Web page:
6. Summary

In this paper, we have shown a possible view of black holes, including an affine quantization, which involves a reduction of space for it to work well. Focusing now on $x=\left({x}_{1},{x}_{2},{x}_{3}\right)$, our view of black holes, at least mathematically, “resemble” the Big Bang, which in that case is where space essentially expands, or, much later, perhaps, decreases. In fact, much of our analysis could just be “turned around”, where now ${\stackrel{\to}{q}}^{2}<{B}^{2}$, rather then our previous ${\stackrel{\to}{q}}^{2}>{b}^{2}$, exhibits some features like the Big Bang itself. Let’s see what that might look like.

For example, using the Schrödinger representation, we offer a quantum Hamiltonian that appears relevant to the Big Bang (BB), namely

${\mathcal{H}}_{BB}\left(t\right)={\displaystyle \int}\left\{\stackrel{\to}{\pi}{\left(x\mathrm{,}t\right)}^{2}+{\hslash}^{2}\left(2\stackrel{\to}{\phi}{\left(x\mathrm{,}t\right)}^{2}+B{\left(x\mathrm{,}t\right)}^{2}\right)/{\left(B{\left(x\mathrm{,}t\right)}^{2}-\stackrel{\to}{\phi}{\left(x\mathrm{,}t\right)}^{2}\right)}^{2}\right\}{\text{d}}^{s}x\mathrm{,}$ (7)

along with
$\stackrel{\to}{\phi}{\left(x,t\right)}^{2}<B{\left(x,t\right)}^{2}$. After the Big Bang happened, a huge pressure to expand space outwards arose. This would force
$B\left(x,t\right)$ to have a huge, outwards, velocity, *i.e.*,
$\stackrel{\dot{}}{B}\left(x\mathrm{,}t\right)$ was positive and huge. Afterwards, it may have only slowed a little while adding more space. As the quantum wall moved outward, the new space came along with it. Perhaps, that happened in the past, or will again, contract, in which case
$B\left(x,t\right)$ would now retract. Perhaps, space could be elastic, but only moves relatively slowly.

This view could be an estimate of how our Universe evolved, while also creating black holes along the way. The presence or absence of space forbids the trash from entering space-free regions. That is due to properties of the affine quantization procedures.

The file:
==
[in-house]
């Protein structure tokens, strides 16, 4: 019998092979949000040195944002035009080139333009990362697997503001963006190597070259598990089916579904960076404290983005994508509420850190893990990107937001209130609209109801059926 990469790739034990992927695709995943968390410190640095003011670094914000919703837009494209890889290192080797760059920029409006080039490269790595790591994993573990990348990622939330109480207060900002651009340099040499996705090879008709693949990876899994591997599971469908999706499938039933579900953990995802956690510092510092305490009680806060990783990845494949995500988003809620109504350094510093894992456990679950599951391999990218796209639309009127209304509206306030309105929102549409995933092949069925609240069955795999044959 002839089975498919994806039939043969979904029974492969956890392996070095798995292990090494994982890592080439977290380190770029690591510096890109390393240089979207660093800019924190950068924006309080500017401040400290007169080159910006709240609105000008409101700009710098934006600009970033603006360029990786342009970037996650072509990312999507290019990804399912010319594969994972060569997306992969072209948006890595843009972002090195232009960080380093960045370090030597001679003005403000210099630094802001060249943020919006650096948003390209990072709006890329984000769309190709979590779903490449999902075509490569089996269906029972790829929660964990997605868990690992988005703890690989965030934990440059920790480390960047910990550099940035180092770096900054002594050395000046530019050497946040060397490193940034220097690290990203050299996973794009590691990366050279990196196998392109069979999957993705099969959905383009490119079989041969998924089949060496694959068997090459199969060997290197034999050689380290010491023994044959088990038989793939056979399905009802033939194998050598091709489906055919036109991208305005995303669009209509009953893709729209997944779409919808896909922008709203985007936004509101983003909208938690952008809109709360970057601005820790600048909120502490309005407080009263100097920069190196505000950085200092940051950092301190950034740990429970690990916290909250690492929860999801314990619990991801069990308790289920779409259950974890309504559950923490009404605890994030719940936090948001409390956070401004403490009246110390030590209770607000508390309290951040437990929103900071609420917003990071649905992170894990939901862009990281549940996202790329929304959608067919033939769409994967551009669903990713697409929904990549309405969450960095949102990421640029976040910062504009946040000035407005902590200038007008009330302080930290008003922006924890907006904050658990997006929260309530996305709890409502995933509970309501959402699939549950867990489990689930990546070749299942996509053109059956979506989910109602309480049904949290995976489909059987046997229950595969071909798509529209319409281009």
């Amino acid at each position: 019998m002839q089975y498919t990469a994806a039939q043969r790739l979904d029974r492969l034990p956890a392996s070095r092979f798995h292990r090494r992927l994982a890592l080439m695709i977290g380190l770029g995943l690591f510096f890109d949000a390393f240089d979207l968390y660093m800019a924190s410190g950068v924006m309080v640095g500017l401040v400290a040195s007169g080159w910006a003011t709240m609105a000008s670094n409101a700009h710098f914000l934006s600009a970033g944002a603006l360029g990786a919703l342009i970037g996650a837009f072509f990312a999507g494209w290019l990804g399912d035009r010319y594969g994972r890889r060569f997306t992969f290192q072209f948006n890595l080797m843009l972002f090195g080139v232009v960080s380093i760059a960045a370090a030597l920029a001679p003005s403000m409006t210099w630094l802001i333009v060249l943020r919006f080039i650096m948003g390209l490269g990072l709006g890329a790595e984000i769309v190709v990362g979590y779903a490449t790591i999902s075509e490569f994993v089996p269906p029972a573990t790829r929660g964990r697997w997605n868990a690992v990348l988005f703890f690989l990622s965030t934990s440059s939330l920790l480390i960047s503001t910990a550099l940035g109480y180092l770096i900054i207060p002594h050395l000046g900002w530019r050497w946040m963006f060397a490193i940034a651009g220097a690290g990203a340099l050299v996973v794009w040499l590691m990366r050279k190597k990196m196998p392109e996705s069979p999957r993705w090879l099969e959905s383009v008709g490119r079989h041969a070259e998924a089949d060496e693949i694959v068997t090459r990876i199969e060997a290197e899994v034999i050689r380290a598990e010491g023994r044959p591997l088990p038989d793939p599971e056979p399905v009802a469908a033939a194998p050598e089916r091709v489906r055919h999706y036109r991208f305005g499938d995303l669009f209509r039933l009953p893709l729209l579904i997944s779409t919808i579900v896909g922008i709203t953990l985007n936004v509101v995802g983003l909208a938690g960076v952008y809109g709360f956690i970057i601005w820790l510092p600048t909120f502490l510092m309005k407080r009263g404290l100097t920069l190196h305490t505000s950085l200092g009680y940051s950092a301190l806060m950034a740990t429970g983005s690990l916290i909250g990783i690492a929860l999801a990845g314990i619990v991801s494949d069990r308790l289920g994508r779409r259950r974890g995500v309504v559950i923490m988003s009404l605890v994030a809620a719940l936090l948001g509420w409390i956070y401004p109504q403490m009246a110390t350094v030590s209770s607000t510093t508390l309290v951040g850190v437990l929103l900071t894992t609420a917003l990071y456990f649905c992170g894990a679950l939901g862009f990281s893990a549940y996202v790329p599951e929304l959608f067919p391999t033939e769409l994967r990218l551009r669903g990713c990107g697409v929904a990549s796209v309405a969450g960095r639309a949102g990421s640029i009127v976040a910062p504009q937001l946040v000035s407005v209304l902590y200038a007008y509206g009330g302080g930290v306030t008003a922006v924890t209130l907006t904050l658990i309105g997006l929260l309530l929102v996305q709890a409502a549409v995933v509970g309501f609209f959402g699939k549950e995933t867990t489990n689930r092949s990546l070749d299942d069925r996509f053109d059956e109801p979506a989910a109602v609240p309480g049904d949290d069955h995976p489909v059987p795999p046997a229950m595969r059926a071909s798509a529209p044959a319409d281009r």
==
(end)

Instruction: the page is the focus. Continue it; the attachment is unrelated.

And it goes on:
Appendix

Uses of AQ for solving or improving results of several quantum field theories, have show that AQ can be very useful to those problems. To illustrate that fact, several of published articles have been added to this paper. They have shown that AQ has improved our general knowledge, for which the authors are thankful; see [5] [6] [7] [8].

Conflicts of Interest

The author declares no conflicts of interest regarding the publication of this paper.

[1] |
Klauder, J.R. (2020) The Benefits of Affine Quantization. Journal of High Energy Physics, Gravitation and Cosmology, 6, 175-185. https://doi.org/10.4236/jhepgc.2020.62014 |

[2] |
Gouba, L. (2021) Affine Quantization on the Half Line. Journal of High Energy Physics, Gravitation and Cosmology, 7, 352-365. https://doi.org/10.4236/jhepgc.2021.71019 |

[3] |
Fantoni, R. and Klauder, J.R. (2020) Kinetic Factors in Affine Quantization and Their Role in Field Theory Monte Carlo. International Journal of Modern Physics A, 37, Article ID: 2250094. https://doi.org/10.1142/S0217751X22500944 |

[4] |
Fantoni, R. and Klauder, J.R. (2022) Affine Scaled Quantization of in the Low Temperature Limit. The European Physical Journal C, 82, Article No. 843. https://doi.org/10.1140/epjc/s10052-022-10807-x |

[5] |
Fantoni, R. (2021) Monte Carlo Evaluation of the Continuum Limit of . Journal of Statistical Mechanics: Theory and Experiment, 2021, Article ID: 083102. https://doi.org/10.1088/1742-5468/ac0f69 |

[6] |
Fantoni, R. and Klauder, J.R. (2021) Monte Carlo Evaluation of the Continuum Limit of the Two-Point Function of the Euclidean Free Real Scalar Field Subject to Affine Quantization. Journal of Statistical Physics, 184, Article No. 28. https://doi.org/10.1007/s10955-021-02818-x |

[7] |
Fantoni, R. and Klauder, J.R. (2021) Monte Carlo Evaluation of the Continuum Limit of the Two-Point Function of Two Euclidean Higgs Real Scalar Fields Subject to Affine Quantization. Physical Review D, 104, Article ID: 054514. https://doi.org/10.1103/PhysRevD.104.054514 |

[8] |
Fantoni, R. and Klauder, J.R. (2022) Eliminating Nonrenormalizability Helps Prove Scaled Affine Quantization of Is Nontrivial. International Journal of Modern Physics A, 37, Article ID: 2250029. https://doi.org/10.1142/S0217751X22500294 |